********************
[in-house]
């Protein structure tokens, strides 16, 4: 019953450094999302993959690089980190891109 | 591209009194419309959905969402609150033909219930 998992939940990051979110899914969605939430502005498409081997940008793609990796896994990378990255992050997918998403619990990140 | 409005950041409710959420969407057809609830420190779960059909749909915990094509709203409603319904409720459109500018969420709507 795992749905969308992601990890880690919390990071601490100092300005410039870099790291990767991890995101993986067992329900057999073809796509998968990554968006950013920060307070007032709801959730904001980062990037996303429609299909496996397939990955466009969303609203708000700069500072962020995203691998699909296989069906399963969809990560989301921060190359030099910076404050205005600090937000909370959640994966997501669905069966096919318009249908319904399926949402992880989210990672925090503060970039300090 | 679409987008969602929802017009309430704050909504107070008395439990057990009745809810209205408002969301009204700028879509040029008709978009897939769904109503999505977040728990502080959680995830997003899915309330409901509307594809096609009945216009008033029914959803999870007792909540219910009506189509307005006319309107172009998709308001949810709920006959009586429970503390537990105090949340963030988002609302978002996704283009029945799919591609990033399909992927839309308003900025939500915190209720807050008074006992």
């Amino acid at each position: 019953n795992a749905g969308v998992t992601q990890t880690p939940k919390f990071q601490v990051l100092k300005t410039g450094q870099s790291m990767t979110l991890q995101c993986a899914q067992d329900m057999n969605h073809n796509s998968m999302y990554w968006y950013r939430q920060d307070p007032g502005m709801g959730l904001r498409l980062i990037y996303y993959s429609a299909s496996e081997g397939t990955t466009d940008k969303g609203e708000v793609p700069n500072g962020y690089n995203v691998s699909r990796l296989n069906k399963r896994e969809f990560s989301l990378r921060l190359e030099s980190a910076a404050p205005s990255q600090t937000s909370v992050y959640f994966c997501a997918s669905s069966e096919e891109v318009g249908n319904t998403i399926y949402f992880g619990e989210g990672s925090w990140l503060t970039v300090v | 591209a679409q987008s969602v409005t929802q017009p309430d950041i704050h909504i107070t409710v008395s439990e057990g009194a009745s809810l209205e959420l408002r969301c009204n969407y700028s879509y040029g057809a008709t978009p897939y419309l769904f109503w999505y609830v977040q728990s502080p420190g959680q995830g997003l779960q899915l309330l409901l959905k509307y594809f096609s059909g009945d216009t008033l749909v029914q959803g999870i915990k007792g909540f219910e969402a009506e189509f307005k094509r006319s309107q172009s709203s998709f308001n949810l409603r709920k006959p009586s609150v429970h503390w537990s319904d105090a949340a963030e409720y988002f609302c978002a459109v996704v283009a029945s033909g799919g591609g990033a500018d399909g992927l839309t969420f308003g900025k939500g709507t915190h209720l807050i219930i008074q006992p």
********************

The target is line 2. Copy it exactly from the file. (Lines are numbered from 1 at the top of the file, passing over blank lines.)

């Protein structure tokens, strides 16, 4: 019953450094999302993959690089980190891109 | 591209009194419309959905969402609150033909219930 998992939940990051979110899914969605939430502005498409081997940008793609990796896994990378990255992050997918998403619990990140 | 409005950041409710959420969407057809609830420190779960059909749909915990094509709203409603319904409720459109500018969420709507 795992749905969308992601990890880690919390990071601490100092300005410039870099790291990767991890995101993986067992329900057999073809796509998968990554968006950013920060307070007032709801959730904001980062990037996303429609299909496996397939990955466009969303609203708000700069500072962020995203691998699909296989069906399963969809990560989301921060190359030099910076404050205005600090937000909370959640994966997501669905069966096919318009249908319904399926949402992880989210990672925090503060970039300090 | 679409987008969602929802017009309430704050909504107070008395439990057990009745809810209205408002969301009204700028879509040029008709978009897939769904109503999505977040728990502080959680995830997003899915309330409901509307594809096609009945216009008033029914959803999870007792909540219910009506189509307005006319309107172009998709308001949810709920006959009586429970503390537990105090949340963030988002609302978002996704283009029945799919591609990033399909992927839309308003900025939500915190209720807050008074006992």